Search engine for discovering works of Art, research articles, and books related to Art and Culture
ShareThis
Javascript must be enabled to continue!

Ten Thousand Bamboo in Mist and Rain

View through Harvard Museums
Because it retains its leaves year round, even during the cold winter season, the bamboo symbolizes strength in the face of adversity; paired with the pine and plum, it is regarded as one of the "Three Friends of Winter." Confucians, in particular, see the bamboo as an appropriate symbol of the cultured gentleman, and hence, it became a popular subject of scholar-amateur painting. This long handscroll depicts a species of bamboo noteworthy for its slender stalks and leaves. Growing on the bank of a river, the bamboo are enveloped by heavy mists that virtually obscure the plants in the background. The artist, Jin Yanhui, specialized in paintings of ink bamboo and was particularly fond of depicting slender bamboo. Thirteen inscriptions by scholars and officials, some of whom were his contemporaries, are written on the painting. The artist's own dated inscription appears at the end of the scroll.
Department of Asian Art Harvard Art Museums/Arthur M. Sackler Museum Edward B. Bruce Collection of Chinese Paintings; Gift of Galen L. Stone
Title: Ten Thousand Bamboo in Mist and Rain
Description:
Because it retains its leaves year round, even during the cold winter season, the bamboo symbolizes strength in the face of adversity; paired with the pine and plum, it is regarded as one of the "Three Friends of Winter.
" Confucians, in particular, see the bamboo as an appropriate symbol of the cultured gentleman, and hence, it became a popular subject of scholar-amateur painting.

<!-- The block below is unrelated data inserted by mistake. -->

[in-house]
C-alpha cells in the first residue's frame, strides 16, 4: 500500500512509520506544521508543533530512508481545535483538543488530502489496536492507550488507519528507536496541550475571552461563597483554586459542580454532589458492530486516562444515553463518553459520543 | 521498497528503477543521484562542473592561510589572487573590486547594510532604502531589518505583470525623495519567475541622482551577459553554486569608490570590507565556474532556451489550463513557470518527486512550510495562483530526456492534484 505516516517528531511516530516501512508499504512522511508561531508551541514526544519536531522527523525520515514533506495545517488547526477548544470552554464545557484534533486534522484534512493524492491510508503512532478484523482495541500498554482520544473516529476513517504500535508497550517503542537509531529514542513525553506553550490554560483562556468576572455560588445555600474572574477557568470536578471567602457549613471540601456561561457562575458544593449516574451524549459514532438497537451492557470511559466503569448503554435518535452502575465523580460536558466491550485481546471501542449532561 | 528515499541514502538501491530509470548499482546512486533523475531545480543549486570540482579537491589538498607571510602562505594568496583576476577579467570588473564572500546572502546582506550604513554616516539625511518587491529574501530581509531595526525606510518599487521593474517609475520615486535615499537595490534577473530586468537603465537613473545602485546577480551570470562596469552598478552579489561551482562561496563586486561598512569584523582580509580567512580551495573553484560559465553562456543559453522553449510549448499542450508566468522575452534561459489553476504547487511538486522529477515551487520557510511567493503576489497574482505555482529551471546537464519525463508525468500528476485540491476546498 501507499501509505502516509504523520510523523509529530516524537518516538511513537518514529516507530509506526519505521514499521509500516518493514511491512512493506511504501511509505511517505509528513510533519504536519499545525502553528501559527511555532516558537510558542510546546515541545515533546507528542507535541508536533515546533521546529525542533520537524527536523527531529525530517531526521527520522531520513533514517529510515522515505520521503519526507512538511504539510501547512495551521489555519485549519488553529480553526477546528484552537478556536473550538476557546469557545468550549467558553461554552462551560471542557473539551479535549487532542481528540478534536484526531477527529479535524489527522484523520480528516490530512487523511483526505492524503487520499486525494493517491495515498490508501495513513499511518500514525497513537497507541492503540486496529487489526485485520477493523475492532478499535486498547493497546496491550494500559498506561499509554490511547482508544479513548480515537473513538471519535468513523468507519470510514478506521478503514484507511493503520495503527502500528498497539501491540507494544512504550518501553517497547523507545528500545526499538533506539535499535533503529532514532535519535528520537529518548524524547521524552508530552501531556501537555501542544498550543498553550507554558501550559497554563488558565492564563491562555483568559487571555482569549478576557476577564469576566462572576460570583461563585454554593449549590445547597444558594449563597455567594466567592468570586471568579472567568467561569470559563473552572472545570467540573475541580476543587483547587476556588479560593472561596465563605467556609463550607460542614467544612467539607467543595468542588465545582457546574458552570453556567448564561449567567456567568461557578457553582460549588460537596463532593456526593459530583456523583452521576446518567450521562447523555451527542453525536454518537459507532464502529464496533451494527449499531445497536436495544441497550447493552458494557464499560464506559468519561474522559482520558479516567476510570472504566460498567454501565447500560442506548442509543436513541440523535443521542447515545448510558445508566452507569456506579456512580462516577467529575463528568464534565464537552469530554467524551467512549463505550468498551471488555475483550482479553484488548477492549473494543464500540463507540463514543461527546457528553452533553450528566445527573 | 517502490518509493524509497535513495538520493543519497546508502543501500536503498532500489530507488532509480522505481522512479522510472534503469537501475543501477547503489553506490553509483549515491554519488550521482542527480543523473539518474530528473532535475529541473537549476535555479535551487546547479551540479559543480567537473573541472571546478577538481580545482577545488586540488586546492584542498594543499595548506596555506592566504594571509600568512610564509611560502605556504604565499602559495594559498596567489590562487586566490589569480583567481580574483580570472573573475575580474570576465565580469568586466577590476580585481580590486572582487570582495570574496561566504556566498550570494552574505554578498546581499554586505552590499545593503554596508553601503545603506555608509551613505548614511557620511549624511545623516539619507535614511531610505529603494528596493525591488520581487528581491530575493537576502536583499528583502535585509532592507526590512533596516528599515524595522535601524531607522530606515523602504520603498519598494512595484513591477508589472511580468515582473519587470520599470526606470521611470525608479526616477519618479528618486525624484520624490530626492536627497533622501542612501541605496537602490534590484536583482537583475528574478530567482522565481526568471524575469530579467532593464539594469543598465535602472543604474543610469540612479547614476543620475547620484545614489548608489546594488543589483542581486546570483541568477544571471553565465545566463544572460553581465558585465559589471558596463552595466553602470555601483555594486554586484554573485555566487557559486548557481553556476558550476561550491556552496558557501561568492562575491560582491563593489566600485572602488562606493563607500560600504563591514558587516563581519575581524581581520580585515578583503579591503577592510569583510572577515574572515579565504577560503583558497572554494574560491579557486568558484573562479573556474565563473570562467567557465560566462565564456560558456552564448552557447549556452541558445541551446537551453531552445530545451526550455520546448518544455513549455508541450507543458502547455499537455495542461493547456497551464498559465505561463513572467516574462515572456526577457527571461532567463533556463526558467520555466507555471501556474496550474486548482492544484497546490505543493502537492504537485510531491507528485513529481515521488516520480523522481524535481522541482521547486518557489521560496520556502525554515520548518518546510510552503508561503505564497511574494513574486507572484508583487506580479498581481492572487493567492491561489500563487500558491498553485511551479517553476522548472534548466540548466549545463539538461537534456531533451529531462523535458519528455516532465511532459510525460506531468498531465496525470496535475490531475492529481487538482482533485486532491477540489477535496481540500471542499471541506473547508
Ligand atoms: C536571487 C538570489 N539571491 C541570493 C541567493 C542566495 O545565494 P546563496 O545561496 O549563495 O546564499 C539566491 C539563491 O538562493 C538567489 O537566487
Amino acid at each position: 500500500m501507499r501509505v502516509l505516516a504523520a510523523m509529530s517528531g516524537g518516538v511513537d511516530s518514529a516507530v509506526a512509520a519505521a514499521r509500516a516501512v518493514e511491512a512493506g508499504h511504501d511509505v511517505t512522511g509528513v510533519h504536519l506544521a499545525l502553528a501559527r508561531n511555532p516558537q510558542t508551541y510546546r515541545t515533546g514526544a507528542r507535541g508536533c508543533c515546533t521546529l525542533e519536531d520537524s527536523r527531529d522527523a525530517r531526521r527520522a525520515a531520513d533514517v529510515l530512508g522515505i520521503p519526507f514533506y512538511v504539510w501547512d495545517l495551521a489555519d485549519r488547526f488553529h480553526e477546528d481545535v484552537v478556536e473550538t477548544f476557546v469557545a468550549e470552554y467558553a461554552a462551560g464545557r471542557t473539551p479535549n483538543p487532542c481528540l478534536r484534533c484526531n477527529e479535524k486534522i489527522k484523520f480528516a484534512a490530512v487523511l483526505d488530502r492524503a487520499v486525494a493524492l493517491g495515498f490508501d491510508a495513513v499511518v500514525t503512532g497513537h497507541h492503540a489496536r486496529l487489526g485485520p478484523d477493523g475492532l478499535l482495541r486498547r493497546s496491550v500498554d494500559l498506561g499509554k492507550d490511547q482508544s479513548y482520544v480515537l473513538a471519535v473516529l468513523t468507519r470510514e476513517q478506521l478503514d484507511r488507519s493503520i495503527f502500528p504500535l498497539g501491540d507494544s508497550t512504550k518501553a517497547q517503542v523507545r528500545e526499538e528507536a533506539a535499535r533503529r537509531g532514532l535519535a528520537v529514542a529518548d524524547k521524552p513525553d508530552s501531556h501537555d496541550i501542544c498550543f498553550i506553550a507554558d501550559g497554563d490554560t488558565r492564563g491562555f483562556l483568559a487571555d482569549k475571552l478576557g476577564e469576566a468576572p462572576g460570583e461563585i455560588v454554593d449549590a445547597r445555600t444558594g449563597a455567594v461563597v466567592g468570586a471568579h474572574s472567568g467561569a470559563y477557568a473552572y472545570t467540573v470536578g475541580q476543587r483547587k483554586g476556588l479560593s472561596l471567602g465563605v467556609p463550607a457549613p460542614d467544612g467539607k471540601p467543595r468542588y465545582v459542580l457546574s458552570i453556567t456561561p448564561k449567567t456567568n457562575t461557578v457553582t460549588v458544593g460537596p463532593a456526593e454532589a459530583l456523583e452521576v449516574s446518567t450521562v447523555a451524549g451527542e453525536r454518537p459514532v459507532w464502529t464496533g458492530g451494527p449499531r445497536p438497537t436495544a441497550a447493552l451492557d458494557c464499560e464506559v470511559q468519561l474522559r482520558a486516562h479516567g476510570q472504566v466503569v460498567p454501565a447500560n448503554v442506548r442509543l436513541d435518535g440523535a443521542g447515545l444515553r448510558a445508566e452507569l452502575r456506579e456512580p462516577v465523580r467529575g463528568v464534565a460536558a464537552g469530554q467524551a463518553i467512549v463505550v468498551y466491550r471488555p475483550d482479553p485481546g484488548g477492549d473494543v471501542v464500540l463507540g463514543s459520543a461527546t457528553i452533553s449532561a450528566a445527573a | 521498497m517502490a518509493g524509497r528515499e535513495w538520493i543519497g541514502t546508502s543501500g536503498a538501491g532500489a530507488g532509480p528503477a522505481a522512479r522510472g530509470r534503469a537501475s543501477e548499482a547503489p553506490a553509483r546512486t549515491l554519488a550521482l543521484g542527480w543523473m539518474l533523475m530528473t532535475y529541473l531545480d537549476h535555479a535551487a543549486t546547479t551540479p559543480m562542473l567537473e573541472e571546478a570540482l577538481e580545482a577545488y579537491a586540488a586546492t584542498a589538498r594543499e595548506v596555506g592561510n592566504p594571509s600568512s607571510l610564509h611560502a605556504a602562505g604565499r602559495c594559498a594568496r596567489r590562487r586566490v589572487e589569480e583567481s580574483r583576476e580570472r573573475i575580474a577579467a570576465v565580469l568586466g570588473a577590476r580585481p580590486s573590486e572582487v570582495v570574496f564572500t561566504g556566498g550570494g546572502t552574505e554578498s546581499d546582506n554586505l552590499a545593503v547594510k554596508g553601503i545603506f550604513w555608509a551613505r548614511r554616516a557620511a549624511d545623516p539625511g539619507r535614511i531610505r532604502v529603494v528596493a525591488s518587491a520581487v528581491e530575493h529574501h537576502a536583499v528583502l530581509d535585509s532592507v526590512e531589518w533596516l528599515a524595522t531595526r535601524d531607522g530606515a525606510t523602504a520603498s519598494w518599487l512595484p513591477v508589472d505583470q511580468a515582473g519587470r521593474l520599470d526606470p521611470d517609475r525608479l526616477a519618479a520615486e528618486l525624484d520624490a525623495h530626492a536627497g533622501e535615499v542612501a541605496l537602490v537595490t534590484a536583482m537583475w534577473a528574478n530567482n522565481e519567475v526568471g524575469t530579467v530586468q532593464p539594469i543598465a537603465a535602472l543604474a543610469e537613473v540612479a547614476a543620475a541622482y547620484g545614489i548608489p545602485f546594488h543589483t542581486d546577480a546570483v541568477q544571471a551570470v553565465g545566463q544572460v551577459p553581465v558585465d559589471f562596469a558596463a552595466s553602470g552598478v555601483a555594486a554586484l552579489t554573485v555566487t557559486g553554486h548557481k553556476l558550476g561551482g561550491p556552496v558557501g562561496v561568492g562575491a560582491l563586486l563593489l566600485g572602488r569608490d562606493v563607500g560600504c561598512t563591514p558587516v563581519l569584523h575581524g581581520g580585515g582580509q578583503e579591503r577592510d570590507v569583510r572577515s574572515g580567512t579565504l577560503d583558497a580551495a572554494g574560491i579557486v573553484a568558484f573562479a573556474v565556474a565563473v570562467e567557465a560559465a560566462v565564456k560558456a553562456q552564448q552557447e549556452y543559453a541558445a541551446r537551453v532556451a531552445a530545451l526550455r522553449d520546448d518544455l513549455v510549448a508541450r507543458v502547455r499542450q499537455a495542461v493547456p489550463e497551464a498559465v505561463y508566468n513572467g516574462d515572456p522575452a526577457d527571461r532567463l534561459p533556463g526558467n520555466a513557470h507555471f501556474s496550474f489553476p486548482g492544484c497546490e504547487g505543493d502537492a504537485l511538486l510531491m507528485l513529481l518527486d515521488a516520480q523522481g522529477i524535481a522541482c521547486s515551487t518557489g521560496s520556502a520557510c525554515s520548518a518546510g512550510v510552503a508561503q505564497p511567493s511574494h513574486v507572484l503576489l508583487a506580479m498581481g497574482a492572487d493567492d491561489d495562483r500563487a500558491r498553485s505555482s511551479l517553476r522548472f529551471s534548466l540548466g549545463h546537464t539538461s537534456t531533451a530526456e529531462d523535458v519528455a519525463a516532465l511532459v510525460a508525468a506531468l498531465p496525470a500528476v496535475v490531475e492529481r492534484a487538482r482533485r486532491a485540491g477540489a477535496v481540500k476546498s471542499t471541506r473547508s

This long handscroll depicts a species of bamboo noteworthy for its slender stalks and leaves.
Growing on the bank of a river, the bamboo are enveloped by heavy mists that virtually obscure the plants in the background.
The artist, Jin Yanhui, specialized in paintings of ink bamboo and was particularly fond of depicting slender bamboo.
Thirteen inscriptions by scholars and officials, some of whom were his contemporaries, are written on the painting.
The artist's own dated inscription appears at the end of the scroll.

Related Results

Bamboo through the Four Seasons
Bamboo through the Four Seasons
Korean folding screens often have six panels, like those painted in Japan; more characteristically, however, Korean screens boast eight, ten, or even twelve panels. In some cases, ...
Bamboo in Mist
Bamboo in Mist
Mounted as a hanging scroll, this long, rectangular painting by Kim Kyu-chin is executed in ink on silk and depicts bamboo in mist. The several very slender stalks of bamboo rise f...
Foil
Foil
On a violet background, vertical lines of green bamboo with branches of flowering trees between them. In the foreground, large reishi mushrooms in blue or brown, sharply outlined i...
Abandoned Skiff
Abandoned Skiff
Frederic Church, one of the leading landscape artists of the Hudson River School, produced an outstanding gallery of pictures both of his own country and of the different exotic la...
Panorama
Panorama
This horizontally oriented wall scroll presents an up-close view of a mountainous landscape. Three series of peaks recede directly into the compositional space, one at the left edg...
Bamboo in wind and rain
Bamboo in wind and rain
Hanging scroll; ink on paper, Qing dynasty (1644–1911), China...
Peace Score (Heiwa no fu)
Peace Score (Heiwa no fu)
Set of two framed bamboo panels; timber bamboo rattan and metal, Showa period (1926–1989), Japan...
Buddhist Priest's Robe (Kesa) with Decoration of Bamboo and Ornamented Fans
Buddhist Priest's Robe (Kesa) with Decoration of Bamboo and Ornamented Fans
A Buddhist priest's robe known in Japan as a kesa (Sanskrit, kasaya), this rectangular garment is made up of mulitple pieces of the same cloth that together form a patchwork of rec...

Back to Top